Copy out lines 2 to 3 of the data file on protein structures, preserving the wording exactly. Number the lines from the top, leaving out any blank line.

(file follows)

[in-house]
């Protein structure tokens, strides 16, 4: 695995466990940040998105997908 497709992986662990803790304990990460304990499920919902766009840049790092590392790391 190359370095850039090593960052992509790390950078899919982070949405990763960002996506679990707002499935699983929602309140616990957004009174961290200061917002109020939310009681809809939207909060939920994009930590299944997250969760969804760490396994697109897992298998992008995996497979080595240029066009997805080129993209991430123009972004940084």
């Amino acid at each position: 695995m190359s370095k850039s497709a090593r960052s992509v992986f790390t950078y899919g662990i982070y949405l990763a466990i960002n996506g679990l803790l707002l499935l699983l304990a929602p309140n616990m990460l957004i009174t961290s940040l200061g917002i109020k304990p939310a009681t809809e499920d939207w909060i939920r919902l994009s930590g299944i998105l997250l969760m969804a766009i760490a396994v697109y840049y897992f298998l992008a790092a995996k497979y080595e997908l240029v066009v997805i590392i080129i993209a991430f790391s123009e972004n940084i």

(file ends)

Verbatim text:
């Protein structure tokens, strides 16, 4: 695995466990940040998105997908 497709992986662990803790304990990460304990499920919902766009840049790092590392790391 190359370095850039090593960052992509790390950078899919982070949405990763960002996506679990707002499935699983929602309140616990957004009174961290200061917002109020939310009681809809939207909060939920994009930590299944997250969760969804760490396994697109897992298998992008995996497979080595240029066009997805080129993209991430123009972004940084």
């Amino acid at each position: 695995m190359s370095k850039s497709a090593r960052s992509v992986f790390t950078y899919g662990i982070y949405l990763a466990i960002n996506g679990l803790l707002l499935l699983l304990a929602p309140n616990m990460l957004i009174t961290s940040l200061g917002i109020k304990p939310a009681t809809e499920d939207w909060i939920r919902l994009s930590g299944i998105l997250l969760m969804a766009i760490a396994v697109y840049y897992f298998l992008a790092a995996k497979y080595e997908l240029v066009v997805i590392i080129i993209a991430f790391s123009e972004n940084i």